Juvenile Diabetes Research Foundation
Telephone 020 7713 2030 or email: info@jdrf.org.uk

Diabetes UK
Telephone Diabetes UK Careline on 0345 123 2399 or email: careline@diabetes.org.uk

Is something missing from this resource that you think should be included? Please let us know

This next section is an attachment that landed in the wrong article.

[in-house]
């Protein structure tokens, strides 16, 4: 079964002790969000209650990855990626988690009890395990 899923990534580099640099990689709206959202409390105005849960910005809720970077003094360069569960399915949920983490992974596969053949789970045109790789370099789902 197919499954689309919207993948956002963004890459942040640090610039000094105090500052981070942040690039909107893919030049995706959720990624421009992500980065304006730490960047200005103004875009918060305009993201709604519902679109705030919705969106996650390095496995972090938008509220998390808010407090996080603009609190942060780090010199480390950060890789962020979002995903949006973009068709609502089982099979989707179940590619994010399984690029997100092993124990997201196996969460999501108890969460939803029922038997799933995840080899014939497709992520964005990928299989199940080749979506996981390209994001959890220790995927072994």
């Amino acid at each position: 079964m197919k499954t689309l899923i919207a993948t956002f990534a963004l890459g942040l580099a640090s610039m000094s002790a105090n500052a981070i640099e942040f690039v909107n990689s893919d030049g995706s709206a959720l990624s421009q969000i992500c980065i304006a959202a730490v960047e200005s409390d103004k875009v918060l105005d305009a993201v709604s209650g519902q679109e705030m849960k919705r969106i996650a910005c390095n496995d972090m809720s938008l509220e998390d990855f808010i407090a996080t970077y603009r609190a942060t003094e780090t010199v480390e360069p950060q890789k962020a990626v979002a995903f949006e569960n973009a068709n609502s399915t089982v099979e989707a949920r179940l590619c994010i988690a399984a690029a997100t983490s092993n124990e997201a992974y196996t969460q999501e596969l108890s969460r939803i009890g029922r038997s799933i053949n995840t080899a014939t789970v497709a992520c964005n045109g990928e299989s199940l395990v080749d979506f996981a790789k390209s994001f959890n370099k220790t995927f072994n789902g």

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Please note: this is a generic information sheet relating to care at Sheffield Children’s NHS FT. These details may not reflect treatment at other hospitals. This information is not intended as a substitute for professional medical care. Always follow your healthcare professionals’ instructions. If this resource relates to medicines, please read it alongside the medicine manufacturer’s patient information leaflet. If this information has been translated into another language from English, efforts have been made to maintain accuracy, but there may still be some translation errors. If you are unsure about any of the guidance in this resource or have specific questions about how it relates to your child, always ask your healthcare professional for further advice.